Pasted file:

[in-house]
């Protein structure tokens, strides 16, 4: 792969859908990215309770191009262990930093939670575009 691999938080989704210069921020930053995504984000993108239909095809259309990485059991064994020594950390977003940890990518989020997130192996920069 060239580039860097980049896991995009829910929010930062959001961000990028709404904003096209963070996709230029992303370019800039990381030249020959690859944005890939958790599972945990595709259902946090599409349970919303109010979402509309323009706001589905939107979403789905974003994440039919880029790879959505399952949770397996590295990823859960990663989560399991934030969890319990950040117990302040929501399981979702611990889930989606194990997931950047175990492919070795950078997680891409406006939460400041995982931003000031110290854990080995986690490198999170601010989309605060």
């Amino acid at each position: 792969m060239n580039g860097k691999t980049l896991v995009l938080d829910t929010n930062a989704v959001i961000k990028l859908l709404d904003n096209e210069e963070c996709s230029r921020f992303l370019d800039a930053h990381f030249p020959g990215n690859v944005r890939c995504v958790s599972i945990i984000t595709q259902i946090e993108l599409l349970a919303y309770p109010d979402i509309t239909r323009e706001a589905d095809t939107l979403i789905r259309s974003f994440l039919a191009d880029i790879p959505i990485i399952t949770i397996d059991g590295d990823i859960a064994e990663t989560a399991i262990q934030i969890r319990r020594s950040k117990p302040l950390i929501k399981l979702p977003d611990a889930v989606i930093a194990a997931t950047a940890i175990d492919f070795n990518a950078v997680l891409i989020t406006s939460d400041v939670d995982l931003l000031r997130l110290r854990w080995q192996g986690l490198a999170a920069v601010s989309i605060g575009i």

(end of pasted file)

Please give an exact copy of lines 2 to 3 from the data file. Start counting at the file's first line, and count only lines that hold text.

């Protein structure tokens, strides 16, 4: 792969859908990215309770191009262990930093939670575009 691999938080989704210069921020930053995504984000993108239909095809259309990485059991064994020594950390977003940890990518989020997130192996920069 060239580039860097980049896991995009829910929010930062959001961000990028709404904003096209963070996709230029992303370019800039990381030249020959690859944005890939958790599972945990595709259902946090599409349970919303109010979402509309323009706001589905939107979403789905974003994440039919880029790879959505399952949770397996590295990823859960990663989560399991934030969890319990950040117990302040929501399981979702611990889930989606194990997931950047175990492919070795950078997680891409406006939460400041995982931003000031110290854990080995986690490198999170601010989309605060």
């Amino acid at each position: 792969m060239n580039g860097k691999t980049l896991v995009l938080d829910t929010n930062a989704v959001i961000k990028l859908l709404d904003n096209e210069e963070c996709s230029r921020f992303l370019d800039a930053h990381f030249p020959g990215n690859v944005r890939c995504v958790s599972i945990i984000t595709q259902i946090e993108l599409l349970a919303y309770p109010d979402i509309t239909r323009e706001a589905d095809t939107l979403i789905r259309s974003f994440l039919a191009d880029i790879p959505i990485i399952t949770i397996d059991g590295d990823i859960a064994e990663t989560a399991i262990q934030i969890r319990r020594s950040k117990p302040l950390i929501k399981l979702p977003d611990a889930v989606i930093a194990a997931t950047a940890i175990d492919f070795n990518a950078v997680l891409i989020t406006s939460d400041v939670d995982l931003l000031r997130l110290r854990w080995q192996g986690l490198a999170a920069v601010s989309i605060g575009i």